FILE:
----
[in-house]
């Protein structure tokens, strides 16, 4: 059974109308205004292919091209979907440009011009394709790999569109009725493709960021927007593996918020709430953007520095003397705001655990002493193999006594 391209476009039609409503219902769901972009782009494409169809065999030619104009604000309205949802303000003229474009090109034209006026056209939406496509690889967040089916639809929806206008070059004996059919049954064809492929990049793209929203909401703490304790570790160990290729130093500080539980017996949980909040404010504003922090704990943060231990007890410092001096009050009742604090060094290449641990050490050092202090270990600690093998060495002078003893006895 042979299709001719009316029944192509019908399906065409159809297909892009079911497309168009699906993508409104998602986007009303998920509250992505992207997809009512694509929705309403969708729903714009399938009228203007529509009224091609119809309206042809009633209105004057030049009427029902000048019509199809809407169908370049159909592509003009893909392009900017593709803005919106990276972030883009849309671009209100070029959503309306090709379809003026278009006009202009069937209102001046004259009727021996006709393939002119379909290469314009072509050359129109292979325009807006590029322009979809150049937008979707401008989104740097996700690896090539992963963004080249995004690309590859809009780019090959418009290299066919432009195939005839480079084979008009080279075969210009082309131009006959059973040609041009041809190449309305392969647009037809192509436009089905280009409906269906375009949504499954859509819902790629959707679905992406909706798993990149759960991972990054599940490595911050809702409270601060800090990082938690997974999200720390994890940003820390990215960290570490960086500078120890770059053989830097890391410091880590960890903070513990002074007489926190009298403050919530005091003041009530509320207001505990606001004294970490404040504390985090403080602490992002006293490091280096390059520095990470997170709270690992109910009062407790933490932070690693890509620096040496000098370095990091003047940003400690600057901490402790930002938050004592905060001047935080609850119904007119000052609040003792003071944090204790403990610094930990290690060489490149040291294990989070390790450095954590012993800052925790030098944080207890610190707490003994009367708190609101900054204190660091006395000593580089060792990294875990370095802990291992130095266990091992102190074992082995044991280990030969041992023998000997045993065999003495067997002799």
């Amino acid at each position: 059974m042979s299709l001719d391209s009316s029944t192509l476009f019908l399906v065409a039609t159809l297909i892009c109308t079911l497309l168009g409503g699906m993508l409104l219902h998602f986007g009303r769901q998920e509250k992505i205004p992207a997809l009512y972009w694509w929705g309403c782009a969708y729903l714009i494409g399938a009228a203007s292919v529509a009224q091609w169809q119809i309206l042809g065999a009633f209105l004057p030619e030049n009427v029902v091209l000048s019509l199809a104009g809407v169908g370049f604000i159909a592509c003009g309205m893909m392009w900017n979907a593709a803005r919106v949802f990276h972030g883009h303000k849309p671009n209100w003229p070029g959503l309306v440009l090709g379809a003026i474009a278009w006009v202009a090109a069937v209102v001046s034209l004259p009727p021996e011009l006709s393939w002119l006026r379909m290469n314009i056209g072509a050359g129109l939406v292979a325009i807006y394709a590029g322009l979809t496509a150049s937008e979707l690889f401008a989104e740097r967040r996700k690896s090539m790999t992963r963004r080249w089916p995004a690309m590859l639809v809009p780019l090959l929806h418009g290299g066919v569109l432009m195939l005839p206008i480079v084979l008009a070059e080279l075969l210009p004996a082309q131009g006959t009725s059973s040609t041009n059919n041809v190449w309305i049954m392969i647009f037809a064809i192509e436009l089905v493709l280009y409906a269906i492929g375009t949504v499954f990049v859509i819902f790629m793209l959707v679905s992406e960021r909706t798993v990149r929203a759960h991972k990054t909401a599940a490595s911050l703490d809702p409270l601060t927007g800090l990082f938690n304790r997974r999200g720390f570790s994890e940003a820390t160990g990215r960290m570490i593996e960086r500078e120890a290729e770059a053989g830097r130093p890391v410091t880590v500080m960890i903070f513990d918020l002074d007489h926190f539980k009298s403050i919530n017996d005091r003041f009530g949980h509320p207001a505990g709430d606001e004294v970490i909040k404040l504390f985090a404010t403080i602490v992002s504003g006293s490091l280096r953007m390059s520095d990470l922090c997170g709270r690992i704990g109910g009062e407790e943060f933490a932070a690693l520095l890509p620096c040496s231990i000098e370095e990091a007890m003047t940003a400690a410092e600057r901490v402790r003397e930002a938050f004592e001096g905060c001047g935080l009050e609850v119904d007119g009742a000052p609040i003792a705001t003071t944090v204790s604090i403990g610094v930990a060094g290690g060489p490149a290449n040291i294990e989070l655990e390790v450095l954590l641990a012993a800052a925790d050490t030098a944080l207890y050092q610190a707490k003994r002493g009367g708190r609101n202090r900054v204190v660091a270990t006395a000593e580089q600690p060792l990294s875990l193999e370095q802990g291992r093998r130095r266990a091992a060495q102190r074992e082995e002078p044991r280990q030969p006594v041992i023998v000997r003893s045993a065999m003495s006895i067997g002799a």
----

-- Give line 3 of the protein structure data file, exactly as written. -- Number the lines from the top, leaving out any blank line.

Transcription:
């Amino acid at each position: 059974m042979s299709l001719d391209s009316s029944t192509l476009f019908l399906v065409a039609t159809l297909i892009c109308t079911l497309l168009g409503g699906m993508l409104l219902h998602f986007g009303r769901q998920e509250k992505i205004p992207a997809l009512y972009w694509w929705g309403c782009a969708y729903l714009i494409g399938a009228a203007s292919v529509a009224q091609w169809q119809i309206l042809g065999a009633f209105l004057p030619e030049n009427v029902v091209l000048s019509l199809a104009g809407v169908g370049f604000i159909a592509c003009g309205m893909m392009w900017n979907a593709a803005r919106v949802f990276h972030g883009h303000k849309p671009n209100w003229p070029g959503l309306v440009l090709g379809a003026i474009a278009w006009v202009a090109a069937v209102v001046s034209l004259p009727p021996e011009l006709s393939w002119l006026r379909m290469n314009i056209g072509a050359g129109l939406v292979a325009i807006y394709a590029g322009l979809t496509a150049s937008e979707l690889f401008a989104e740097r967040r996700k690896s090539m790999t992963r963004r080249w089916p995004a690309m590859l639809v809009p780019l090959l929806h418009g290299g066919v569109l432009m195939l005839p206008i480079v084979l008009a070059e080279l075969l210009p004996a082309q131009g006959t009725s059973s040609t041009n059919n041809v190449w309305i049954m392969i647009f037809a064809i192509e436009l089905v493709l280009y409906a269906i492929g375009t949504v499954f990049v859509i819902f790629m793209l959707v679905s992406e960021r909706t798993v990149r929203a759960h991972k990054t909401a599940a490595s911050l703490d809702p409270l601060t927007g800090l990082f938690n304790r997974r999200g720390f570790s994890e940003a820390t160990g990215r960290m570490i593996e960086r500078e120890a290729e770059a053989g830097r130093p890391v410091t880590v500080m960890i903070f513990d918020l002074d007489h926190f539980k009298s403050i919530n017996d005091r003041f009530g949980h509320p207001a505990g709430d606001e004294v970490i909040k404040l504390f985090a404010t403080i602490v992002s504003g006293s490091l280096r953007m390059s520095d990470l922090c997170g709270r690992i704990g109910g009062e407790e943060f933490a932070a690693l520095l890509p620096c040496s231990i000098e370095e990091a007890m003047t940003a400690a410092e600057r901490v402790r003397e930002a938050f004592e001096g905060c001047g935080l009050e609850v119904d007119g009742a000052p609040i003792a705001t003071t944090v204790s604090i403990g610094v930990a060094g290690g060489p490149a290449n040291i294990e989070l655990e390790v450095l954590l641990a012993a800052a925790d050490t030098a944080l207890y050092q610190a707490k003994r002493g009367g708190r609101n202090r900054v204190v660091a270990t006395a000593e580089q600690p060792l990294s875990l193999e370095q802990g291992r093998r130095r266990a091992a060495q102190r074992e082995e002078p044991r280990q030969p006594v041992i023998v000997r003893s045993a065999m003495s006895i067997g002799a």